Happy Mother’s Day?
May 11, 2009
(Warning: this is a heavy, somber-feeling post. Beware!)
It’s Mother’s Day. I was given the luxury by Dave and the kids to sleep in, enjoy some coffee and the Sunday paper in bed, and be treated to hand-made cards and potted flowers. Very nice and simple.
Ironically, it’s been a tough weekend, mother-wise. A good friend from my college days (Hi Mel!!) came and visited from Friday to Saturday. It was so nice to see her, to catch up, to have some good conversation. What wasn’t so great was the display of defiance and chaos that our littlest daughter exhibited during my friend’s whole visit. Screaming, tantrums, manipulation, whining. It was humbling and embarrassing. Add to that a few well-placed sarcastic jibes by my older girls, and I have found myself having major doubt about my mothering skills.
Earlier this week, I had a moment (unrelated to parenting) where I experienced some good old fashioned “godly sorrow.” The kind where a sudden realization of pride and self-satisfaction and smug self-righteousness hit me like a ton of bricks, but softly. I felt chastened by the goodness of God, and bent down by my own sin. It was a sad place to be, but a good one, because it reminded me of the all-too-easy-to-forget truth: that apart from Him, I can do NOTHING. Those are painful, terrible words to hear when I think I’m doing a pretty decent job on my own. They are words of hope and consolation when I see the truth – that I am clueless without Him.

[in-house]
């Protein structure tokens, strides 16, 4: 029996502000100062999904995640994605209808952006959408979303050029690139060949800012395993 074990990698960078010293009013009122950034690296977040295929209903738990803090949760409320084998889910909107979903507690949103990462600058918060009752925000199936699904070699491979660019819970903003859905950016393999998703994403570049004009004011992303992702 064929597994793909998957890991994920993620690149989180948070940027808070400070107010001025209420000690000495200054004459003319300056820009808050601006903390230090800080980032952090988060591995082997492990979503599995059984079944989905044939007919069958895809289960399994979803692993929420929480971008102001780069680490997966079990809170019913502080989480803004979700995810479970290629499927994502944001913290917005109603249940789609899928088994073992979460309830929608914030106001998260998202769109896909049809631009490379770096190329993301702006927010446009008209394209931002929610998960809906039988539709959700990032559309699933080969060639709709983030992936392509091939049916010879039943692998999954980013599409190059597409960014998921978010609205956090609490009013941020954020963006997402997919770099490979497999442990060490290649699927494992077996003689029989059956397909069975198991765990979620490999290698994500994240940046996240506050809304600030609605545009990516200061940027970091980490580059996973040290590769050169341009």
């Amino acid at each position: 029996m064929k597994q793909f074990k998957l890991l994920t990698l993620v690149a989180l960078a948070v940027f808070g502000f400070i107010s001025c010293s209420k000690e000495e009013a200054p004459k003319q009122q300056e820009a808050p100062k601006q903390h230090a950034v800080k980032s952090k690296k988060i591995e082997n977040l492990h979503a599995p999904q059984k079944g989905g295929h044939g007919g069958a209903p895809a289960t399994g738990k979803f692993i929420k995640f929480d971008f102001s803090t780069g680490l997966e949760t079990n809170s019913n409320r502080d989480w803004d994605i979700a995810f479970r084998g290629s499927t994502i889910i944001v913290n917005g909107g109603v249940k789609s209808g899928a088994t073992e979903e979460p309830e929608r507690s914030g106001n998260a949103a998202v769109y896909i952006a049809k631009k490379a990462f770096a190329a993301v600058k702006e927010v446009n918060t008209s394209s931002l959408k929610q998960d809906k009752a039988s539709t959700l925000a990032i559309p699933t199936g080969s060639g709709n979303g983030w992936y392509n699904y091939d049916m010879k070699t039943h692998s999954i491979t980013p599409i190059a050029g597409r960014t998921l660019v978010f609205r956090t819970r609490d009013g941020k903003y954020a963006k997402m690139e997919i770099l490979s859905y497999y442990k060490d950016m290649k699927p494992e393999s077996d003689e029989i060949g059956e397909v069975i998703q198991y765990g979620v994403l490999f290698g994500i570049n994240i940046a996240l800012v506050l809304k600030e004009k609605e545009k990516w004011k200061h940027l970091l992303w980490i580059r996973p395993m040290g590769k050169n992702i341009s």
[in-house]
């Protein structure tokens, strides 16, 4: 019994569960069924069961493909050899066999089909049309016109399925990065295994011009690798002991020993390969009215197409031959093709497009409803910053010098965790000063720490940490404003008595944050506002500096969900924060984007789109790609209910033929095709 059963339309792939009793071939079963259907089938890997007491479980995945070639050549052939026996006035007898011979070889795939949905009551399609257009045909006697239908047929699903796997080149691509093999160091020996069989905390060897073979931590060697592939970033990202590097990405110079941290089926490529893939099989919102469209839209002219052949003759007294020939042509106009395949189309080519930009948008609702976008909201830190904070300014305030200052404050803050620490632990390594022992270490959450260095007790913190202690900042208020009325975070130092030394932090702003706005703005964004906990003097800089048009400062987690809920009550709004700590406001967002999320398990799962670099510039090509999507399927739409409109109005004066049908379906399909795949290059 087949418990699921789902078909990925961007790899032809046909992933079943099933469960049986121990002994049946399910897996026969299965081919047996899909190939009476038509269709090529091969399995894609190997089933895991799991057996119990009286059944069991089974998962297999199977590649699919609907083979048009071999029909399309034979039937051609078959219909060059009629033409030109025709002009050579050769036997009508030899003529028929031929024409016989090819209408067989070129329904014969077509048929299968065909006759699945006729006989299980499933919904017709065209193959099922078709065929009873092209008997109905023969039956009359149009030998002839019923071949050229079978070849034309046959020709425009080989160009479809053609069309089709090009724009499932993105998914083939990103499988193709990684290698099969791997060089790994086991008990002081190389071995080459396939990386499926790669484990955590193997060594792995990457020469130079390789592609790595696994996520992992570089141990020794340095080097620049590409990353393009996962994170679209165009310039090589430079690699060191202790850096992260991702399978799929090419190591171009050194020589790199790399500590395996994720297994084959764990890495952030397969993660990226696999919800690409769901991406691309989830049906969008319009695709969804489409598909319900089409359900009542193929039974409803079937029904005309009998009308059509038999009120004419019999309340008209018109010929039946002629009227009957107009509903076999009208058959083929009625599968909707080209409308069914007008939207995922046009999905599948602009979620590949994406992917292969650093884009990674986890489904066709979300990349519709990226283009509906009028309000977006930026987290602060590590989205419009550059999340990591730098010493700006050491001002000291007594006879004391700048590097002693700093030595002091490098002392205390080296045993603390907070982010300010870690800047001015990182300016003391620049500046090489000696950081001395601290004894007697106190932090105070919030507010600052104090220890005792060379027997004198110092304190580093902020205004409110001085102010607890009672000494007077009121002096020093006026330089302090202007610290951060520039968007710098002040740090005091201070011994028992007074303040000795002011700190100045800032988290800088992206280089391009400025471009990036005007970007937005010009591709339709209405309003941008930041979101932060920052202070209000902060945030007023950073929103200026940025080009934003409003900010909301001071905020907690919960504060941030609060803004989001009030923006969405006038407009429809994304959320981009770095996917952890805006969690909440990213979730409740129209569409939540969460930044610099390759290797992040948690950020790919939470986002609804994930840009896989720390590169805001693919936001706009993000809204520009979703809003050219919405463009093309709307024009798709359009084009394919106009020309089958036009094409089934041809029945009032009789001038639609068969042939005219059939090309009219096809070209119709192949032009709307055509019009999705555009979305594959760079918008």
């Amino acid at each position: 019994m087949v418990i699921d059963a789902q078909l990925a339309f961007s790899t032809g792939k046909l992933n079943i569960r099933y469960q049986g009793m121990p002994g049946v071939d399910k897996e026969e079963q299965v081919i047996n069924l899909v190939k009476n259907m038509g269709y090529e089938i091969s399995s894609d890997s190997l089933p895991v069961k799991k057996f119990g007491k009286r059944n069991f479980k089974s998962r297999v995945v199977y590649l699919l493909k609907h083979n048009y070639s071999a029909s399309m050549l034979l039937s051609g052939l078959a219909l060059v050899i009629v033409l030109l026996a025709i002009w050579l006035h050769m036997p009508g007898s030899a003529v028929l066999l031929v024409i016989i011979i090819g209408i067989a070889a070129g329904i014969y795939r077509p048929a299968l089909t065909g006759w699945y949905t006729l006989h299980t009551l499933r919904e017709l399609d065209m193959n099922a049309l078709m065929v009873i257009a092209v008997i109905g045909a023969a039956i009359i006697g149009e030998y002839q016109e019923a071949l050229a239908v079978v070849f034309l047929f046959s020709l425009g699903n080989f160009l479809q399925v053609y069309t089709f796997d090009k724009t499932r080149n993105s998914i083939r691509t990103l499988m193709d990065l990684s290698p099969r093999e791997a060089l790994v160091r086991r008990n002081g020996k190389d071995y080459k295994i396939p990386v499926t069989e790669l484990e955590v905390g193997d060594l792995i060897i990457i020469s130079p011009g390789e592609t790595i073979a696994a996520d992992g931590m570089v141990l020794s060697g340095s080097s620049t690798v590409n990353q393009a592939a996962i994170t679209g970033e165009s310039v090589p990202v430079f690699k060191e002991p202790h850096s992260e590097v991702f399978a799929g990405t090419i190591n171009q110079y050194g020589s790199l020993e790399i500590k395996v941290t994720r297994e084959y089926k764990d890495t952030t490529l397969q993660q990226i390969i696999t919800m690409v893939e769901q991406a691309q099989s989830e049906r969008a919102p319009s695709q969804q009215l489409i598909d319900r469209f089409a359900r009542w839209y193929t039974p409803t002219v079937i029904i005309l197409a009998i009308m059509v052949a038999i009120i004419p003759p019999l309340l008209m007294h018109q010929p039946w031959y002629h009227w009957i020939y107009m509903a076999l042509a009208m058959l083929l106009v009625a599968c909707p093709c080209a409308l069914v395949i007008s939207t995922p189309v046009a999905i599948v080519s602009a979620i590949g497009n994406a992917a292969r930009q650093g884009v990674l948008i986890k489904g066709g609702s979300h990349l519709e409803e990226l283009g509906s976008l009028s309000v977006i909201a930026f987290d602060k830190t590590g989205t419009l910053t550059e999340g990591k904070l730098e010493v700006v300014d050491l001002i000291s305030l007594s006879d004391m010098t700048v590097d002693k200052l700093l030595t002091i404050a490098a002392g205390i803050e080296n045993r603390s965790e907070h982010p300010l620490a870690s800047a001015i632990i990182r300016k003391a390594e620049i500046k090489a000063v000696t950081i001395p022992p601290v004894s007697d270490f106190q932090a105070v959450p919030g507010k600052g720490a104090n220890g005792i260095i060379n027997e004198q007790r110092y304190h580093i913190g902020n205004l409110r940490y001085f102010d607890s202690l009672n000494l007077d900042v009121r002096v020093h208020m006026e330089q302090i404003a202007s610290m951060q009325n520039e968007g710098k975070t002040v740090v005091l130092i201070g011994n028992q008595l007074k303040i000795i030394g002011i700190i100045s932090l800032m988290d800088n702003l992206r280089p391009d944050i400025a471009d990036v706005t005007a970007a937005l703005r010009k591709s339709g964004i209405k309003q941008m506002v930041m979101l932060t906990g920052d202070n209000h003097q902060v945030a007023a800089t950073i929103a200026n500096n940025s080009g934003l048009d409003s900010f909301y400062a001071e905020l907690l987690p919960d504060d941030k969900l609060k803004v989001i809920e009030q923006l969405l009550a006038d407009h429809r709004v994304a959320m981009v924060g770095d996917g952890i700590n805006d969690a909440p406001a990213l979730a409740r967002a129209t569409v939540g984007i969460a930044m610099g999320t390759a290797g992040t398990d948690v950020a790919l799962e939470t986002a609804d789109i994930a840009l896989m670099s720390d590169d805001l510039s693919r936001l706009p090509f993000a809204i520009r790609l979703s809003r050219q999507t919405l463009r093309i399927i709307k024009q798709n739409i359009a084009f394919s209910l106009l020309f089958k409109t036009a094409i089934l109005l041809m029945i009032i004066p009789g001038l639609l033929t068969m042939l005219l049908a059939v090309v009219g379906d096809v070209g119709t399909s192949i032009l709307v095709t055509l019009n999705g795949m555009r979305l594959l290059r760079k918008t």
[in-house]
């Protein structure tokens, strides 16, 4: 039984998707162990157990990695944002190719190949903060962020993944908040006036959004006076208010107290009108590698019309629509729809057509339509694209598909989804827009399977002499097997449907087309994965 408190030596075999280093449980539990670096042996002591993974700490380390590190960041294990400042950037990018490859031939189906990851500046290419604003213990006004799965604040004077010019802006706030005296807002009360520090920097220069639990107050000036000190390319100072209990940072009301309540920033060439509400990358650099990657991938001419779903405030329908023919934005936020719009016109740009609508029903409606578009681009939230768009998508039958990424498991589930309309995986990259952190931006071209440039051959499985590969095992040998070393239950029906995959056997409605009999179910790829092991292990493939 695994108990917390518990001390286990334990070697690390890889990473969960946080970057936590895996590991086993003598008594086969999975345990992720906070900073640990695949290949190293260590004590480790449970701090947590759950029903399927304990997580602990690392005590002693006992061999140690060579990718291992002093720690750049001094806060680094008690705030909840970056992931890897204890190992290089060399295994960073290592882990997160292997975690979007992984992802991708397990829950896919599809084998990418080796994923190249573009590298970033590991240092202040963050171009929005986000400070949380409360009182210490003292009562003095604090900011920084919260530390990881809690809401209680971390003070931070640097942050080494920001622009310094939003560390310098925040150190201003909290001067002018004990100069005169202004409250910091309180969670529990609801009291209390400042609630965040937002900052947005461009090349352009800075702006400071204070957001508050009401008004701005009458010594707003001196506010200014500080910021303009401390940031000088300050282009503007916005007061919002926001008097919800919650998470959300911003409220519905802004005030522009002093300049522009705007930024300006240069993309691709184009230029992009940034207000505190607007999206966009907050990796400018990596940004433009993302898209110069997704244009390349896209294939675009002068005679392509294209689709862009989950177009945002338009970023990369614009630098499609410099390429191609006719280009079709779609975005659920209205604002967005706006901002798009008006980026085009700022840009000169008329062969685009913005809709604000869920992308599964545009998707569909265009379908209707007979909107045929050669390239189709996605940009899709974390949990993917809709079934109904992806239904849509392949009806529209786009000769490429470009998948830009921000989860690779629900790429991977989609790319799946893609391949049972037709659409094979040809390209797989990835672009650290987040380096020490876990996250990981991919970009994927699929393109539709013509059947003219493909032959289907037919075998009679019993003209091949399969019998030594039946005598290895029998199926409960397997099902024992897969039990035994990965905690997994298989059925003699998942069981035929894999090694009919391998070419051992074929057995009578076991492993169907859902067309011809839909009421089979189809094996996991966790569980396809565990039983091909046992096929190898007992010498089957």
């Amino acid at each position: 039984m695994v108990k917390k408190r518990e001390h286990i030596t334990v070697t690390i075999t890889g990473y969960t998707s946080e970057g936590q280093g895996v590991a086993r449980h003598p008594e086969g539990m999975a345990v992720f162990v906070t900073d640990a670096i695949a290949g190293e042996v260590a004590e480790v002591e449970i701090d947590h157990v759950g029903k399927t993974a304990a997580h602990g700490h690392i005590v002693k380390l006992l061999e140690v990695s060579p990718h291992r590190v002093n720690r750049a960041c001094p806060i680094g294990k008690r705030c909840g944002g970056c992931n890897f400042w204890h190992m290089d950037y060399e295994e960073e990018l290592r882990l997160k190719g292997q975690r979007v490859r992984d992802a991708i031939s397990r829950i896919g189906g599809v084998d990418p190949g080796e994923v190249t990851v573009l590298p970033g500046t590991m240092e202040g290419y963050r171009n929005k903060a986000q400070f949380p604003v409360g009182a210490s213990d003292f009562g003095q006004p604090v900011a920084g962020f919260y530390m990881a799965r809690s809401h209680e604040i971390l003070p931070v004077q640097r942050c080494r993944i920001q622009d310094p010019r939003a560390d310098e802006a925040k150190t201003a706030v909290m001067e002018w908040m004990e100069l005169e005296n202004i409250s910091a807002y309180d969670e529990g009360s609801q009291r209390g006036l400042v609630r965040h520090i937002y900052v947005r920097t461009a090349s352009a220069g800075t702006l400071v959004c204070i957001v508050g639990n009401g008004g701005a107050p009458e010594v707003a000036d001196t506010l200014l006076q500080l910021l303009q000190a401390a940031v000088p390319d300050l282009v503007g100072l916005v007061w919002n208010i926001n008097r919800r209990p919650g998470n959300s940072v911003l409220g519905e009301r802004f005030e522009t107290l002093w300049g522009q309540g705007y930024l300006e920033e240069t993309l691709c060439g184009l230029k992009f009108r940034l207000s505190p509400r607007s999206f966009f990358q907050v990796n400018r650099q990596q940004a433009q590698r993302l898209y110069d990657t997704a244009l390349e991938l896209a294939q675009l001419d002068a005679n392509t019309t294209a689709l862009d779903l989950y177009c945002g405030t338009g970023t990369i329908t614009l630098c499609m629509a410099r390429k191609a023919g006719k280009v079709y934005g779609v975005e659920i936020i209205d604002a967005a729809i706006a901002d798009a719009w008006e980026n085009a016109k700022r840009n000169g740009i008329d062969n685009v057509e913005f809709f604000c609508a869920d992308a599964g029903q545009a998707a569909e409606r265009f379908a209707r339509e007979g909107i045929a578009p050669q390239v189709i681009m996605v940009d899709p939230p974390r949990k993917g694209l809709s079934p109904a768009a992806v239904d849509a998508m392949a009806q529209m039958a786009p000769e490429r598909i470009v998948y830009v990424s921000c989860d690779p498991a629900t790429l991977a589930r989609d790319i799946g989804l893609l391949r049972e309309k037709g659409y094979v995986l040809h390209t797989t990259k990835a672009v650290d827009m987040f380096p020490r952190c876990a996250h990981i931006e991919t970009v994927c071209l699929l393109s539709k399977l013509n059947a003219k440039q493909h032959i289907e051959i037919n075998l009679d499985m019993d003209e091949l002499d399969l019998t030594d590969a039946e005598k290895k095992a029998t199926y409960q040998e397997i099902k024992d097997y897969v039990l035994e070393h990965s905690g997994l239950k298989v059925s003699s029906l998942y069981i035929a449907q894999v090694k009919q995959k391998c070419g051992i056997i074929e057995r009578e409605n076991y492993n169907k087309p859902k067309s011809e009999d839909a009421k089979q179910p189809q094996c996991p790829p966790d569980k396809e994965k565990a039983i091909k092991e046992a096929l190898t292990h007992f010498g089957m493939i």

I want to be a good mother. I wanted to have the feeling of satisfaction that I am a good mother today. Instead, I’ve felt helpless and rather miserable. Children are a miracle and a mess. And so am I.
It’s not been a Hallmark card Mother’s Day in my soul. But some of these truths are creeping into my thinking, and I’m bending the knee and trying to listen to that tiny voice of God that reminds me that in Him, I can do all things. And from that place, I’m trying to gain some calm wisdom and think of some good strategies to re-establish with my daughters who is in control and how they are allowed to speak to me.